“Our job is to come back home, represent well and make sure we put the flag in our shoulders the right way.”

Kendricks said his father caused the change of heart: “He said Sam, “take it on your terms.’ I’m taking it on my terms.”

The Athletics Integrity keeps suspending doping violators. It announced new sanctions on Kenyan Jackline Jeptanui, a 2:38:44 marathoner from 2022 for use of Triamcinolone acetonide for two years, and Beatrice Toroitich, 42, for life for use of norandrosterone, noretiocholanolone, Clomifene and Canrenone, with results annulled from 20 November 2022. She had a marathon best of 2:27:41 from 2012.

● Football ● The crazy, four-way tie in Group E at the UEFA Euro 2024 barely got untangled on Wednesday, but it did get settled.

All four teams – Belgium, Romania, Slovakia and Ukraine – were 1-1 coming in and both matches ended in ties: Romania and Slovakia at 1-1 in Frankfurt and Belgium and Ukraine in a scoreless draw in Stuttgart. So, all four teams were 1-1-1, with Romania and Belgium advancing with +1 goal differentials vs. even for Slovakia and -2 for Ukraine. A very tough way to be eliminated.

In Group F, Georgia stunned 2-0 Portugal with a 2-0 win that included a goal in the second minute from forward Khvicha Kvaratskelia and a penalty shot in the 57th. Turkey got a goal at 90+4 to finally defeat the Czech Republic, which played with 10 players since a red card in the 20th minute. So, Portugal won the group at 2-1, ahead of Turkey (2-1), but Georgia (1-1-1) advanced as a third-place team.

On to the playoffs, which start on Saturday:

Upper bracket:
● Spain (B1) vs. Georgia (F3)
● Germany (A1) vs. Denmark (C2)
● Portugal (F1) vs. Slovenia (C3)
● France (D2) vs. Belgium (E2)

Lower bracket:
● Romania (E1) vs. Netherlands (D3)
● Austria (D1) vs. Turkey (F2)
● England (C1) vs. Slovakia (E3)
● Switzerland (A2) vs. Italy (B2)

The quarters will be on 5-6 July, the semis on 9-10 July and the championship match on 14 July in Berlin.

Pool play continues at the 48th Copa America, played in the U.S. this year, on Wednesday in Group B, with Ecuador (1-1) sailing past Jamaica (0-2) by 3-1 in Las Vegas with a Jamaican own goal by midfielder Kasey Palmer in the 13th minute and a penalty conversion by midfielder Kendry Paez in stoppage time at 45+4.

At SoFi Stadium in Inglewood, California, Venezuela (2-0) upset Mexico (1-1), 1-0, with a penalty from striker Salomon Rondon in the 57th minute, and Rafael Romo’s heroics in goal, as Mexico had 61% possession and an 18-10 edge on shots. Mexico now has to beat Ecuador on the 30th to advance.

Thursday’s matches are in Group C, with Panama playing the U.S. in Atlanta and Uruguay facing Bolivia in East Rutherford, New Jersey.

U.S. Soccer revealed its 2024 Paris Olympic women’s roster, with an emphasis on youth in the 18-member squad. There are eight members of the Tokyo Olympic team, including defenders Tierna Davidson, Emily Sonnett and Casey Krueger, midfielders Rose Lavelle and Catarina Macario, plus Rio and Tokyo Olympians – now to be three-timers – Alyssa Naeher, Crystal Dunn and Lindsey Horan. Striker Mallory Swanson was on the 2016 Rio team as a teenager.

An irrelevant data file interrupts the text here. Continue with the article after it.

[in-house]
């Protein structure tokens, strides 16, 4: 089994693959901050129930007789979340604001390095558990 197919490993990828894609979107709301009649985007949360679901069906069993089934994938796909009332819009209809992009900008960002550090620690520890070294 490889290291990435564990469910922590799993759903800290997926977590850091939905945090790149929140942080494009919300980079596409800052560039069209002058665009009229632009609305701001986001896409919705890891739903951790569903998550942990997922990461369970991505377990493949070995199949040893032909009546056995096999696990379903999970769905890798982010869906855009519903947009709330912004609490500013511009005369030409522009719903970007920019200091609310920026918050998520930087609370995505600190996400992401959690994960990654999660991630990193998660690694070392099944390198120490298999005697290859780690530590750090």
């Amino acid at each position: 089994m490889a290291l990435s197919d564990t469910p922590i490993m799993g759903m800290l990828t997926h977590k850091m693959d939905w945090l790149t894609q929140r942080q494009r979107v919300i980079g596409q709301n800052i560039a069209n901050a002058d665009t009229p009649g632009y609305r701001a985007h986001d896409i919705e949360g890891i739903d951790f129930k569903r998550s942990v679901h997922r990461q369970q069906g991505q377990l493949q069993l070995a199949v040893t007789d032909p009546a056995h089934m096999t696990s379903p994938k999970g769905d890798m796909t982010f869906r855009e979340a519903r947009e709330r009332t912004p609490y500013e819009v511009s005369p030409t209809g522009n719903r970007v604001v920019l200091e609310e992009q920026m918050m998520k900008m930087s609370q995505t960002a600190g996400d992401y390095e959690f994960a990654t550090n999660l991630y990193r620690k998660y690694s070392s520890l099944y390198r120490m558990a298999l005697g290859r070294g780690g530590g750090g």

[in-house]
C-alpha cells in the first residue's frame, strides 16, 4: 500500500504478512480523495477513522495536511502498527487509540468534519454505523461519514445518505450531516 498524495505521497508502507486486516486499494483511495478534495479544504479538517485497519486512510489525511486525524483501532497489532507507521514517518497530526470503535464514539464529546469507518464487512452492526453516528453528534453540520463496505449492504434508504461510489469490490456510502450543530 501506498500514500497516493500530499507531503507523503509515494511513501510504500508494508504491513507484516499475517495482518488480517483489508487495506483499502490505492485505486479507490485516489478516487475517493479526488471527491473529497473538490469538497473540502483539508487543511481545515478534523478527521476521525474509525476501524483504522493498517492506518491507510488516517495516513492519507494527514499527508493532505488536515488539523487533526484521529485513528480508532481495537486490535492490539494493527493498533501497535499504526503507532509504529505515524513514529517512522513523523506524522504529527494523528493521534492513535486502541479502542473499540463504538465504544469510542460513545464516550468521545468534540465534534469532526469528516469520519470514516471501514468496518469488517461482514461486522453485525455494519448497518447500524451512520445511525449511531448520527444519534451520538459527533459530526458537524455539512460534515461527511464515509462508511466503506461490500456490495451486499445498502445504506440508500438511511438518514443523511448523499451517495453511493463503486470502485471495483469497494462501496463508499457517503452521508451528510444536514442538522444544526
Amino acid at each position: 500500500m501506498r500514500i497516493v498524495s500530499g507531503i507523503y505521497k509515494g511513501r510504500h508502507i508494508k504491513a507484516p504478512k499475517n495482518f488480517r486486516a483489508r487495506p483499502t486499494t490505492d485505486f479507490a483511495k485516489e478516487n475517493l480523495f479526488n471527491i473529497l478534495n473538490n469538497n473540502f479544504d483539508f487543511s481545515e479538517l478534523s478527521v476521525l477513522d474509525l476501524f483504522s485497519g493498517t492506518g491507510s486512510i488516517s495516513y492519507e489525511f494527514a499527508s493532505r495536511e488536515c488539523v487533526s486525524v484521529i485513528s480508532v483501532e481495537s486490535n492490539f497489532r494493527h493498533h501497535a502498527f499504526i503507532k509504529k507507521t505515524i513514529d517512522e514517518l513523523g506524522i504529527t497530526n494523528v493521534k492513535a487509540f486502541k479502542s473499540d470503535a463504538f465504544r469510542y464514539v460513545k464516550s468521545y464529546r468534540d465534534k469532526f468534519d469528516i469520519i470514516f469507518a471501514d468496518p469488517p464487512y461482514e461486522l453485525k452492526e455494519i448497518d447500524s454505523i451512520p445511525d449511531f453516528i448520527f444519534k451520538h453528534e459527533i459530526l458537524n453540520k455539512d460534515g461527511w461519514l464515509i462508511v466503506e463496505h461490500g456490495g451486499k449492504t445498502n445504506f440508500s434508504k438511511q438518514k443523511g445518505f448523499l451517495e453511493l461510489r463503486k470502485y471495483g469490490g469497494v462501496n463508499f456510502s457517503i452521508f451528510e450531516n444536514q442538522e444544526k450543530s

The forward line includes Dunn, Trinity Rodman, Sophia Smith, Swanson and teen Jaedyn Shaw.

Not part of the team is three-time Olympian striker Alex Morgan, 34. New coach Emma Hayes (GBR) said, “[I]t was a tough decision, of course, especially considering Alex’s history and record with this team. But I felt that I wanted to go in another direction.” The 2024 roster averages 26.8 years of age, compared to 30.8 for Tokyo 2020.

The U.S. women will play two friendlies prior to the Games, on 13 July and 16 July vs. Mexico and Costa Rica, respectively, in Harrison, New Jersey and Washington, D.C.

● Gymnastics ● At the U.S. National Championships in Rhythmic and Trampoline in Minneapolis, Tokyo Olympian Lili Mizuno, the 2023 national All-Around champ, won two Rhythmic individual events and almost a third.

She started with a silver in Hoop, finishing behind Rin Keys, 34.300 to 33.850, with Jaelyn Chin in third (33.400). But Mizuno triumphed on Clubs, winning at 32.700, followed by Megan Chu (32.100) and Keys (31.950).

And Mizuno won on Ribbon by almost a point, scoring 33.050 to best Keys (32.150) and Sarah Mariotti (31.850).

Chu and Chin went 1-2 on Ball, scoring 33.000 and 32.850, with Mizuno seventh (31.100).

In Wednesday’s All-Around, Keys was sensational, posting a 132.350 total, winning on Hoop (34.200), Ball (33.650) and Clubs (34.900) before a seventh on Ribbon (29.600). Chu was second (127.550), and was second on Hoop, third on Ball and Clubs, before winning on Ribbon (31.600). Mizuno was third overall at 126.200, with thirds on Hoop and Ribbon and second on Clubs.

● Swimming ● One of the sport’s great sprinters, Australia’s Cate Campbell, retired from competitive swimming on Wednesday, after missing a spot on a fifth Olympic team at the recent Australian Olympic Trials:

“I have had some time over the past week to reflect on my career, and while there are many conflicting emotions, especially because it did not end exactly how I had hoped, I am still able to look back without regret.”

Now 32, she finishes with eight Olympic medals from 2008-12-16-20, including gold medals in four relays and individual bronzes in 2008 (50 m Free) and 2020 (100 m Free). She won 12 World Championships medals, including the 2013 100 m Free gold and three relays. Campbell set the women’s 100 m Free world record at 52.06 in 2016, since surpassed.